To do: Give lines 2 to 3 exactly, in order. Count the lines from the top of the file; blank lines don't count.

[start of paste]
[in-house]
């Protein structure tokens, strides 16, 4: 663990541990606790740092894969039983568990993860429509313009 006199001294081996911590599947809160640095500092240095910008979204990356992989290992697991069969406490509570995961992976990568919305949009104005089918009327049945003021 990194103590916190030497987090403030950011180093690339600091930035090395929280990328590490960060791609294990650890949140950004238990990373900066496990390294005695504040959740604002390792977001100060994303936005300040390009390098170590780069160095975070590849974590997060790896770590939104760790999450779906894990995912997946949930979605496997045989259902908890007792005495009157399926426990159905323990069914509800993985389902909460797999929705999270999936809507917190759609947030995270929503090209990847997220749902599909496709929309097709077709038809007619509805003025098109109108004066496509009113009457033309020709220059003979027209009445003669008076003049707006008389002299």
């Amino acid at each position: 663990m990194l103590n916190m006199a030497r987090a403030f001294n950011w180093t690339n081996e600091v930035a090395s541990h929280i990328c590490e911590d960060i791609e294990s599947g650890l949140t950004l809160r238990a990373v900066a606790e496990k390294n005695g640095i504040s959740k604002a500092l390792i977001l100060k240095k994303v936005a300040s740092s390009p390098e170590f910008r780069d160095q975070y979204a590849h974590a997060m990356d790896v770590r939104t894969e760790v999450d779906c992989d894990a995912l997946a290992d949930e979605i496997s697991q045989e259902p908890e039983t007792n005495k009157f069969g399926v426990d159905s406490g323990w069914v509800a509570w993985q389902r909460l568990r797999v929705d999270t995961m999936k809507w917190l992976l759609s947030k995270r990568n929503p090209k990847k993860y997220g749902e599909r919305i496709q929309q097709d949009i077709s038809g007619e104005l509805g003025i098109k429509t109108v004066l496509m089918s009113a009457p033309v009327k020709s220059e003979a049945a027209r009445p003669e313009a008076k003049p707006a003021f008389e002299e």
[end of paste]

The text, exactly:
């Protein structure tokens, strides 16, 4: 663990541990606790740092894969039983568990993860429509313009 006199001294081996911590599947809160640095500092240095910008979204990356992989290992697991069969406490509570995961992976990568919305949009104005089918009327049945003021 990194103590916190030497987090403030950011180093690339600091930035090395929280990328590490960060791609294990650890949140950004238990990373900066496990390294005695504040959740604002390792977001100060994303936005300040390009390098170590780069160095975070590849974590997060790896770590939104760790999450779906894990995912997946949930979605496997045989259902908890007792005495009157399926426990159905323990069914509800993985389902909460797999929705999270999936809507917190759609947030995270929503090209990847997220749902599909496709929309097709077709038809007619509805003025098109109108004066496509009113009457033309020709220059003979027209009445003669008076003049707006008389002299």
């Amino acid at each position: 663990m990194l103590n916190m006199a030497r987090a403030f001294n950011w180093t690339n081996e600091v930035a090395s541990h929280i990328c590490e911590d960060i791609e294990s599947g650890l949140t950004l809160r238990a990373v900066a606790e496990k390294n005695g640095i504040s959740k604002a500092l390792i977001l100060k240095k994303v936005a300040s740092s390009p390098e170590f910008r780069d160095q975070y979204a590849h974590a997060m990356d790896v770590r939104t894969e760790v999450d779906c992989d894990a995912l997946a290992d949930e979605i496997s697991q045989e259902p908890e039983t007792n005495k009157f069969g399926v426990d159905s406490g323990w069914v509800a509570w993985q389902r909460l568990r797999v929705d999270t995961m999936k809507w917190l992976l759609s947030k995270r990568n929503p090209k990847k993860y997220g749902e599909r919305i496709q929309q097709d949009i077709s038809g007619e104005l509805g003025i098109k429509t109108v004066l496509m089918s009113a009457p033309v009327k020709s220059e003979a049945a027209r009445p003669e313009a008076k003049p707006a003021f008389e002299e």